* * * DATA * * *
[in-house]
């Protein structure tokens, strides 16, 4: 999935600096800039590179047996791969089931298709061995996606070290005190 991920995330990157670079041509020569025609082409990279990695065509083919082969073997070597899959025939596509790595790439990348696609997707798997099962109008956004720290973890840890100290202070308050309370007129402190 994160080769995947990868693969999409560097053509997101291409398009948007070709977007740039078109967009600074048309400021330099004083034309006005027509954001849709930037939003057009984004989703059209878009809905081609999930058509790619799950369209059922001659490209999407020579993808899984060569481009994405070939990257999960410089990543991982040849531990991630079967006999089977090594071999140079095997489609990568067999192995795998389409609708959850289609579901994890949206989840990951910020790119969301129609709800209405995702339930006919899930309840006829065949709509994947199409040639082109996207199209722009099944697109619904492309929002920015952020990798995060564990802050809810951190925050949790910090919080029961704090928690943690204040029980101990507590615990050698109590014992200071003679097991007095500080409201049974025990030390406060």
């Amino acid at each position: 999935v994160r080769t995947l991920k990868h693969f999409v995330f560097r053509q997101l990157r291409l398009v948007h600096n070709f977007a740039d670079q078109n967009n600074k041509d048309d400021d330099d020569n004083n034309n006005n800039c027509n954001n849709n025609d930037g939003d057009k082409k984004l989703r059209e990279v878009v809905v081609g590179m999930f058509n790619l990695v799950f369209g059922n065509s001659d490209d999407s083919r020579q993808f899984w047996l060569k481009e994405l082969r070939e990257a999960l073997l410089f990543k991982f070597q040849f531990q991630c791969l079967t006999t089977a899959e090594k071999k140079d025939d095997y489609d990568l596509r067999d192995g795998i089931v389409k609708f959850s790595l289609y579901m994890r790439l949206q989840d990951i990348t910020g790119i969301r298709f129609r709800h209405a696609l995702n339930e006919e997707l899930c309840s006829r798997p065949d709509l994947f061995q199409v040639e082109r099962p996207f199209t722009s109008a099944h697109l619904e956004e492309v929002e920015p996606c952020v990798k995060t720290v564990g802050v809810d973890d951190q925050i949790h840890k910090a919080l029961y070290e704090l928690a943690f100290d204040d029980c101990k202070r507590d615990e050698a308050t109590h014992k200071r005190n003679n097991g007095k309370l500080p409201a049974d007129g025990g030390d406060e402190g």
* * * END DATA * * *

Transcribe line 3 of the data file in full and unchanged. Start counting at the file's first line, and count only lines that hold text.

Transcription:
């Amino acid at each position: 999935v994160r080769t995947l991920k990868h693969f999409v995330f560097r053509q997101l990157r291409l398009v948007h600096n070709f977007a740039d670079q078109n967009n600074k041509d048309d400021d330099d020569n004083n034309n006005n800039c027509n954001n849709n025609d930037g939003d057009k082409k984004l989703r059209e990279v878009v809905v081609g590179m999930f058509n790619l990695v799950f369209g059922n065509s001659d490209d999407s083919r020579q993808f899984w047996l060569k481009e994405l082969r070939e990257a999960l073997l410089f990543k991982f070597q040849f531990q991630c791969l079967t006999t089977a899959e090594k071999k140079d025939d095997y489609d990568l596509r067999d192995g795998i089931v389409k609708f959850s790595l289609y579901m994890r790439l949206q989840d990951i990348t910020g790119i969301r298709f129609r709800h209405a696609l995702n339930e006919e997707l899930c309840s006829r798997p065949d709509l994947f061995q199409v040639e082109r099962p996207f199209t722009s109008a099944h697109l619904e956004e492309v929002e920015p996606c952020v990798k995060t720290v564990g802050v809810d973890d951190q925050i949790h840890k910090a919080l029961y070290e704090l928690a943690f100290d204040d029980c101990k202070r507590d615990e050698a308050t109590h014992k200071r005190n003679n097991g007095k309370l500080p409201a049974d007129g025990g030390d406060e402190g």